Why divorce needs a team of professionals, including a financial planner

Divorce is a fact of life for many people across the UK looking for a new beginning, but some startling new research has shown that divorcees are facing a later life of hardship because they’re failing to talk about their finances. We’ve delved into the research results and highlighted where financial planning can make a difference.

Divorce rates have slowed down in the UK in recent years, but 2 in 5 married couples divorce before they reach their 25th wedding anniversary, according to the Office of National Statistics.

If we consider the average age of getting married for opposite-sex couples was 38.1 years for men and 35.8 years for women in 2018, when the latest statistics were made available, there are lots of people facing into their late working / early retirement lives while separating from their spouse.

As financial planners, our purpose is not to get into the reasons why, but given that divorce and separation are prevalent for people, we want to look into what happens when couples get divorced and how financial planning can protect divorcees and limit the financial and emotional impact.


Highly stressful

The ‘Holmes and Rahe stress scale’ was created in the aftermath of an experiment done in 1967 by two psychiatrists who surveyed 5,000 medical patients about 43 life situations. They concluded that divorce is the second most stressful life event after death of a spouse. Marital separation came third.

It’s understandable. 45% of divorcees over 50 delayed their divorce for a long time, often citing their children as the primary reason.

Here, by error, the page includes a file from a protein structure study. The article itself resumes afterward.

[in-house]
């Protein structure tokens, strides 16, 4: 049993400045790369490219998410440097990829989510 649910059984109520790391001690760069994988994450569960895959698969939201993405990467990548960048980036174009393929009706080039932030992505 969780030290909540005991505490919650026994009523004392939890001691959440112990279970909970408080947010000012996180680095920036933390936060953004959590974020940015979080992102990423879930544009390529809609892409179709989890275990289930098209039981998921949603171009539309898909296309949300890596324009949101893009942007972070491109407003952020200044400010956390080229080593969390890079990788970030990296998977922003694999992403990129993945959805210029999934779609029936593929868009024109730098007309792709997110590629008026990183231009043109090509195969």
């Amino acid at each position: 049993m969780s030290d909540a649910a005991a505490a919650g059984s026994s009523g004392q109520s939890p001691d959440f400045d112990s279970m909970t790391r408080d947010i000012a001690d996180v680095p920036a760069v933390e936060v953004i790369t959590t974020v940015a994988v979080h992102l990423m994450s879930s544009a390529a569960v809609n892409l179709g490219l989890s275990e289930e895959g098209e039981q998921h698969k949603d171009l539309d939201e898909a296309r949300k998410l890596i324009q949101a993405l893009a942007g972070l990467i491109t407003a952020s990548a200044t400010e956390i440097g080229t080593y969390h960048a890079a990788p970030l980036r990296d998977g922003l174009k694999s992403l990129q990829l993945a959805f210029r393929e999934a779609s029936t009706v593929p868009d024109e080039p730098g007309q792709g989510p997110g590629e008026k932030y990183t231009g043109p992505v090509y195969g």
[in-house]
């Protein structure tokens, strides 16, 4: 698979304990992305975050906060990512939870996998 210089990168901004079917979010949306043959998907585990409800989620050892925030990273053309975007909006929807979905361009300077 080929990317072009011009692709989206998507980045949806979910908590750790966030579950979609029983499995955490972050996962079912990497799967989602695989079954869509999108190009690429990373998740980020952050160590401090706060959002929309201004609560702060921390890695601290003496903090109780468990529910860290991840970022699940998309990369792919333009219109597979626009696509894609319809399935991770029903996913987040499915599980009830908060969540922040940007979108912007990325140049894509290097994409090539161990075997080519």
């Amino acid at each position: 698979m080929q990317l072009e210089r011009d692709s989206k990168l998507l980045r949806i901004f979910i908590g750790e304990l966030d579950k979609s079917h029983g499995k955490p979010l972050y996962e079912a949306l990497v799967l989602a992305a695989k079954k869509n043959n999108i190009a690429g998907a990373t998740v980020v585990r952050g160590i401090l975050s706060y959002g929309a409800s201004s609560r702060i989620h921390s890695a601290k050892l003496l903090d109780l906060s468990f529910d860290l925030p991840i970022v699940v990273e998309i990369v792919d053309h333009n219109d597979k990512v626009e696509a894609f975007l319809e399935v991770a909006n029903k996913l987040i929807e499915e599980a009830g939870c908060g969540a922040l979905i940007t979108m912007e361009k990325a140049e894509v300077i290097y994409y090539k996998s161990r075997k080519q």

One of the effects of this can be a tunnel vision approach to getting the divorce done and visualising a life free of their spouse and forgetting to think about how life post-divorce will look and how they will fund it.


Forgetting finances

According to research by Legal & General, just 12% of people who get divorced take financial advice and 17% do not discuss any aspects of their finances.

When couples over 50 divorce, more of them turn to family (24%) or friends (20%) instead of a financial adviser (12%).

Other findings include:

  • 20% of couples talked about their pension, versus 58% who talked about the value of their joint home.
  • 26% are financially worse off after their divorce.
  • 21% say their retirement lifestyle has been negatively impacted because of their divorce.


So why is this?

The family home is an obvious shared asset. It’s easy to find out what it is worth and the equity that exists in it. It’s also a very emotional asset. The family might have lived there for some time, the children might have grown up there and friends and family are nearby, so the thought of leaving the family home or losing it to a spouse is extremely difficult.